Childe Harold's pilgrimage [cantos 1 and 2, with other poems. Wanting pp

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Стр. 66 - Look on its broken arch, its ruin'd wall, Its chambers desolate, and portals foul: Yes, this was once Ambition's airy hall, The dome of Thought, the palace of the Soul...
Стр. 12 - A few short hours, and he will rise To give the morrow birth; And I shall hail the main and skies, But not my mother earth. Deserted is my own good hall, Its hearth is desolate; Wild weeds are gathering on the wall, My dog howls at the gate. »Come hither, hither, my little page: Why dost thou weep and wail? Or dost thou dread the billows' rage, Or tremble at the gale?
Стр. 21 - Here didst thou dwell, here schemes of pleasure plan, Beneath yon mountain's ever beauteous brow, But now, as if a thing unblest by Man, Thy fairy dwelling is as lone as thou! Here giant weeds a passage scarce allow To halls deserted, portals gaping wide ; Fresh lessons to the thinking bosom, how Vain are the pleasaunces on earth supplied ; Swept into wrecks anon by Time's ungentle tide.
Стр. 220 - In vain my lyre would lightly breathe! The smile that sorrow fain would wear But mocks the woe that lurks beneath, Like roses o'er a sepulchre. Though gay companions o'er the bowl Dispel awhile the sense of ill: Though pleasure fires the maddening soul, The heart — the heart is lonely still!
Стр. 75 - To sit on rocks, to muse o'er flood and fell, To slowly trace the forest's shady scene, Where things that own not man's dominion dwell, And mortal foot hath ne'er, or rarely been ; To climb the trackless mountain all unseen, With the wild flock that never needs a fold ; Alone o'er steeps and foaming falls to lean ; This is not solitude ; 'tis but to hold Converse with Nature's charms, and view her stores unroll'd.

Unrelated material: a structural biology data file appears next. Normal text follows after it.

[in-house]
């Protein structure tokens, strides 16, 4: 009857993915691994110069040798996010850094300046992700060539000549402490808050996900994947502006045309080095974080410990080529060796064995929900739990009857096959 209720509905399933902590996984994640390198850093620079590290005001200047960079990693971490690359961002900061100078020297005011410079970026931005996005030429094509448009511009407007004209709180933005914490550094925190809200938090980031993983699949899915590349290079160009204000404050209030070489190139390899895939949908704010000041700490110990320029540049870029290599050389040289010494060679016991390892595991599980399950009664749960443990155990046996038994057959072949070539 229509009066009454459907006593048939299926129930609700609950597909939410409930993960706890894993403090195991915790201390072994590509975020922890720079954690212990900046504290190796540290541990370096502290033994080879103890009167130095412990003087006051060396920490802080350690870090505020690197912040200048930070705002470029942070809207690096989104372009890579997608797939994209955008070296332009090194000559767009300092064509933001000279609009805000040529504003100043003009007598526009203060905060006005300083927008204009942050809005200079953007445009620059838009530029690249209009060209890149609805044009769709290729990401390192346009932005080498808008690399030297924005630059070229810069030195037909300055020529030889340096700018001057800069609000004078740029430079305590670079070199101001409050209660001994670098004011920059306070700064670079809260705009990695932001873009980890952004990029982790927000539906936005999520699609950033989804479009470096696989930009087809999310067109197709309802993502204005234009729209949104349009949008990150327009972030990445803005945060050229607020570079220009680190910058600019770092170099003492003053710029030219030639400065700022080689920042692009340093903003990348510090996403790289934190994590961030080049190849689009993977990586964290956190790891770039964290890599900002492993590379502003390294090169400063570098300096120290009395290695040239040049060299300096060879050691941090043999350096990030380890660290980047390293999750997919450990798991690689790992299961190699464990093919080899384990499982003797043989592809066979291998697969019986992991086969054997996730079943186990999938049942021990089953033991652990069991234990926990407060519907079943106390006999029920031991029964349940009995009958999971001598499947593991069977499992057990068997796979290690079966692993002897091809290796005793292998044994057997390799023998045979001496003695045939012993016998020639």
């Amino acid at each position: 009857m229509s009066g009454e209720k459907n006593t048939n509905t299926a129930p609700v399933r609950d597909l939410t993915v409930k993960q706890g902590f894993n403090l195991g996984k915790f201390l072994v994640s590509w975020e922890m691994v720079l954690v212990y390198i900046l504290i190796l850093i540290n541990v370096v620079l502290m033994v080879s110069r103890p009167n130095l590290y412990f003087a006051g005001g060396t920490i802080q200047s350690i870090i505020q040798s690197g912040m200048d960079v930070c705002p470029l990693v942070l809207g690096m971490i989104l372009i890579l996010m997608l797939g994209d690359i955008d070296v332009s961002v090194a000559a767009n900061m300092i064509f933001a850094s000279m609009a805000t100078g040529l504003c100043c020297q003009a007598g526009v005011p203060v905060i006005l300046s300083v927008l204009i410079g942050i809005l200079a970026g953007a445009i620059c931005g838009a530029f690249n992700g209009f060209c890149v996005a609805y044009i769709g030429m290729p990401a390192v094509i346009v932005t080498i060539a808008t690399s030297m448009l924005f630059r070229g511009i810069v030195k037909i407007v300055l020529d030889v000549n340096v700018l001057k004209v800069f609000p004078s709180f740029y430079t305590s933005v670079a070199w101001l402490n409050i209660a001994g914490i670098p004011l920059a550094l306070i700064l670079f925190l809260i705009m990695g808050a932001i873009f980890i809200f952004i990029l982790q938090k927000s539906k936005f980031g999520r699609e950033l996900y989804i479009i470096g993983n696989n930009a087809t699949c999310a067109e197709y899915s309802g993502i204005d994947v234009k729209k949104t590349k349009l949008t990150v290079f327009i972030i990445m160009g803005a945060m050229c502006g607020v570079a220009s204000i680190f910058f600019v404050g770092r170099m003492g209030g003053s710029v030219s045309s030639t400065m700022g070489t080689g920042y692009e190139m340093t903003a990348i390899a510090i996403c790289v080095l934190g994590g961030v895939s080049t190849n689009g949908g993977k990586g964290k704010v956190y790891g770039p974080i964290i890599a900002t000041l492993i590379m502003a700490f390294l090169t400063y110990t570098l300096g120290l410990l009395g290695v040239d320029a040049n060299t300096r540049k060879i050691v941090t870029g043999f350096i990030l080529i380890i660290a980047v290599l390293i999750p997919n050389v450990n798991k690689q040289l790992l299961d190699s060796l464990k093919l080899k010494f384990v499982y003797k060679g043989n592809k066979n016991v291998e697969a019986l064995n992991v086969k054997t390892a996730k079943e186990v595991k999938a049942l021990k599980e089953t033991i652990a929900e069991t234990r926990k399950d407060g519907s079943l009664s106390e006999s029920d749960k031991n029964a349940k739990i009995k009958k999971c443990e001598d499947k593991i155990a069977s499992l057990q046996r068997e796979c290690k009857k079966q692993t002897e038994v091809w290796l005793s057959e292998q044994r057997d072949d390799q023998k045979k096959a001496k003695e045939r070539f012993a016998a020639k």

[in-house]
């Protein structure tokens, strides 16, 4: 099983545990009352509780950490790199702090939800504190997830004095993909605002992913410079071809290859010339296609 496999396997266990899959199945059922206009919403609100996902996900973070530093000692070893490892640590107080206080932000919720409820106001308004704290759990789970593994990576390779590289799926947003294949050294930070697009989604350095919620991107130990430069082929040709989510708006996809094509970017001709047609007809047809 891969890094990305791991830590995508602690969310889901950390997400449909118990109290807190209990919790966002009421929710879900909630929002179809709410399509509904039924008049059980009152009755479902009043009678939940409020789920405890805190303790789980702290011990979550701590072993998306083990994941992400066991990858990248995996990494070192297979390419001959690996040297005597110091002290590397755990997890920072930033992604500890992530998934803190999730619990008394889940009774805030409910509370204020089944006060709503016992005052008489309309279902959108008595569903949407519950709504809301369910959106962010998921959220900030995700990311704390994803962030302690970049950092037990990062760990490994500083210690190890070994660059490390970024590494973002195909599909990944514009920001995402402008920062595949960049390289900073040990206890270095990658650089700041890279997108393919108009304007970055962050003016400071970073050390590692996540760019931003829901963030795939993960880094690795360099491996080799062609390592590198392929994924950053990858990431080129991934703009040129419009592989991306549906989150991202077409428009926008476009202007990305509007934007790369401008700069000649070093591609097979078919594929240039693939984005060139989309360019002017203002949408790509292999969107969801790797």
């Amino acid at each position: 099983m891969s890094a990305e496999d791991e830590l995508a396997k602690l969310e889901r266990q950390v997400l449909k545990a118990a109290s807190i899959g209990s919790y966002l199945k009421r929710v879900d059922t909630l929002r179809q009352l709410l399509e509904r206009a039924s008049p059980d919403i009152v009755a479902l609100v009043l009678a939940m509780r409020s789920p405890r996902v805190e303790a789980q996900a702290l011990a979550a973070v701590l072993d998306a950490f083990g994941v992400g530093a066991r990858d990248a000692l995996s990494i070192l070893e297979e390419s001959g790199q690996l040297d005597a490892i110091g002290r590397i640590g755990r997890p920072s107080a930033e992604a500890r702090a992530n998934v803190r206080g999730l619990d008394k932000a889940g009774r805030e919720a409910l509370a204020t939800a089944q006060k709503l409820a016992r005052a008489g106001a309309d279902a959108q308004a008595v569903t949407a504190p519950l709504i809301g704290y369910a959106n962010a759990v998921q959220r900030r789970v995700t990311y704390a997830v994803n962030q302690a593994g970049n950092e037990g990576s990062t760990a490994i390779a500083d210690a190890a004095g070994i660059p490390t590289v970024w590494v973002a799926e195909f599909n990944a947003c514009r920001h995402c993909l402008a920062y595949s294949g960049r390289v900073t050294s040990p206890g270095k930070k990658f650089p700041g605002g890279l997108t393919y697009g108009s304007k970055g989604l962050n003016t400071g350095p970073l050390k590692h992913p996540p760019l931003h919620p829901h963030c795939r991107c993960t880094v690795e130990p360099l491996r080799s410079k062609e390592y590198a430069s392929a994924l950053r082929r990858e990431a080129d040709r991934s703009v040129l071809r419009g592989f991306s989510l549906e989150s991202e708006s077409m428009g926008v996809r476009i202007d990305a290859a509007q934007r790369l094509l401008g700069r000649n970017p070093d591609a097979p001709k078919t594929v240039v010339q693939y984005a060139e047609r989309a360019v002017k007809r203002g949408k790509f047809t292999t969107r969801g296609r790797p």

Стр. 229 - As once I wept, if I could weep My tears might well be shed, To think I was not near to keep One vigil o'er thy bed; To gaze, how fondly ! on thy face, To fold thee in a faint embrace, Uphold thy drooping head; And show that love, however vain, Nor thou nor I can feel again.
Стр. 103 - Fair Greece ! sad relic of departed worth ! Immortal, though no more ; though fallen, great! Who now shall lead thy scatter'd children forth, And long accustom'd bondage uncreate ? Not such thy sons who whilome did await. The hopeless warriors of a willing doom. In bleak Thermopylae's sepulchral strait — Oh ! who that gallant spirit shall resume, Leap from Eurota's banks, and call thee from the tomb ? LXXIV.
Стр. 201 - The whole distance, from the place whence we started to our landing on the other side, including the length we were carried by the current, was computed by those on board the frigate at upwards of four English miles, though the actual breadth is barely one. The rapidity of the current is such that no boat can row directly across...
Стр. 19 - Lo ! Cintra's glorious Eden intervenes In variegated maze of mount and glen. Ah, me ! what hand can pencil guide, or pen, To follow half on which the eye dilates Through views more dazzling unto mortal ken Than those whereof such things the bard relates, Who to the awe-struck world unlock'd Elysium's gates?
Стр. 228 - Shall never more be thine. The silence of that dreamless sleep I envy now too much to weep ; Nor need I to repine, That all those charms have pass'd away I might have watch'd through long decay.

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